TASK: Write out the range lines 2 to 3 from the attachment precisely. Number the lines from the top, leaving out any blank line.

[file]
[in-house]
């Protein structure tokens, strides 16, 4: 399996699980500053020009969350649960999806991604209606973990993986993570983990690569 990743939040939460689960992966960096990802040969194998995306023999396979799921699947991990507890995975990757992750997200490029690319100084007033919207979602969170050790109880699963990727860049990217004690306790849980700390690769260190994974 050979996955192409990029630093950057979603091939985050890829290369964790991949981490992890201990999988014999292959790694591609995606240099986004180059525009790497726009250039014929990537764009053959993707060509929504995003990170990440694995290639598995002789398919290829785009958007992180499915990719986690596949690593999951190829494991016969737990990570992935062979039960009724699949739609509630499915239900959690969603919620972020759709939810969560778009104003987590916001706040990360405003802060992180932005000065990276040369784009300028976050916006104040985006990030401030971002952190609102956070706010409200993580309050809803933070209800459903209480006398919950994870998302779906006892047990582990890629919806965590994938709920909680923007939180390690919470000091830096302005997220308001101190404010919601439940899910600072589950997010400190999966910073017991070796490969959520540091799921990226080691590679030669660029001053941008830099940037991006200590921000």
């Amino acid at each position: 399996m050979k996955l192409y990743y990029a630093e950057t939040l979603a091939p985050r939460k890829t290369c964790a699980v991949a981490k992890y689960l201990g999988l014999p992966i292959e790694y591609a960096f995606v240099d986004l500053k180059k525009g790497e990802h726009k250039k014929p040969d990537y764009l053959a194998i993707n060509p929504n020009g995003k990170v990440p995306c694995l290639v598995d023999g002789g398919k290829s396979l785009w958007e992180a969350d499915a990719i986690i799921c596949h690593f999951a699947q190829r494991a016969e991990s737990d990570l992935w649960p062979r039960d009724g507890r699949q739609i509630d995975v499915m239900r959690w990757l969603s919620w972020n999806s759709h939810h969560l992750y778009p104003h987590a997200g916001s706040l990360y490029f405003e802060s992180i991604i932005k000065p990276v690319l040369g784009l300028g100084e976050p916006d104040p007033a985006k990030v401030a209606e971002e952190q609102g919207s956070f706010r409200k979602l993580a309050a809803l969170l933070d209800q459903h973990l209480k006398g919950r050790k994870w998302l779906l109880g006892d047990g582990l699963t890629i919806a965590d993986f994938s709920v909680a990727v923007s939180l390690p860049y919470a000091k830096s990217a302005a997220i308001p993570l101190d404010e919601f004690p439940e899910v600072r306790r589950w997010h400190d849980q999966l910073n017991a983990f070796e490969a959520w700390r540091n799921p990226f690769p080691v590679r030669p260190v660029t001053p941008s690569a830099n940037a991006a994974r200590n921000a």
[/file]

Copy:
């Protein structure tokens, strides 16, 4: 399996699980500053020009969350649960999806991604209606973990993986993570983990690569 990743939040939460689960992966960096990802040969194998995306023999396979799921699947991990507890995975990757992750997200490029690319100084007033919207979602969170050790109880699963990727860049990217004690306790849980700390690769260190994974 050979996955192409990029630093950057979603091939985050890829290369964790991949981490992890201990999988014999292959790694591609995606240099986004180059525009790497726009250039014929990537764009053959993707060509929504995003990170990440694995290639598995002789398919290829785009958007992180499915990719986690596949690593999951190829494991016969737990990570992935062979039960009724699949739609509630499915239900959690969603919620972020759709939810969560778009104003987590916001706040990360405003802060992180932005000065990276040369784009300028976050916006104040985006990030401030971002952190609102956070706010409200993580309050809803933070209800459903209480006398919950994870998302779906006892047990582990890629919806965590994938709920909680923007939180390690919470000091830096302005997220308001101190404010919601439940899910600072589950997010400190999966910073017991070796490969959520540091799921990226080691590679030669660029001053941008830099940037991006200590921000």
């Amino acid at each position: 399996m050979k996955l192409y990743y990029a630093e950057t939040l979603a091939p985050r939460k890829t290369c964790a699980v991949a981490k992890y689960l201990g999988l014999p992966i292959e790694y591609a960096f995606v240099d986004l500053k180059k525009g790497e990802h726009k250039k014929p040969d990537y764009l053959a194998i993707n060509p929504n020009g995003k990170v990440p995306c694995l290639v598995d023999g002789g398919k290829s396979l785009w958007e992180a969350d499915a990719i986690i799921c596949h690593f999951a699947q190829r494991a016969e991990s737990d990570l992935w649960p062979r039960d009724g507890r699949q739609i509630d995975v499915m239900r959690w990757l969603s919620w972020n999806s759709h939810h969560l992750y778009p104003h987590a997200g916001s706040l990360y490029f405003e802060s992180i991604i932005k000065p990276v690319l040369g784009l300028g100084e976050p916006d104040p007033a985006k990030v401030a209606e971002e952190q609102g919207s956070f706010r409200k979602l993580a309050a809803l969170l933070d209800q459903h973990l209480k006398g919950r050790k994870w998302l779906l109880g006892d047990g582990l699963t890629i919806a965590d993986f994938s709920v909680a990727v923007s939180l390690p860049y919470a000091k830096s990217a302005a997220i308001p993570l101190d404010e919601f004690p439940e899910v600072r306790r589950w997010h400190d849980q999966l910073n017991a983990f070796e490969a959520w700390r540091n799921p990226f690769p080691v590679r030669p260190v660029t001053p941008s690569a830099n940037a991006a994974r200590n921000a």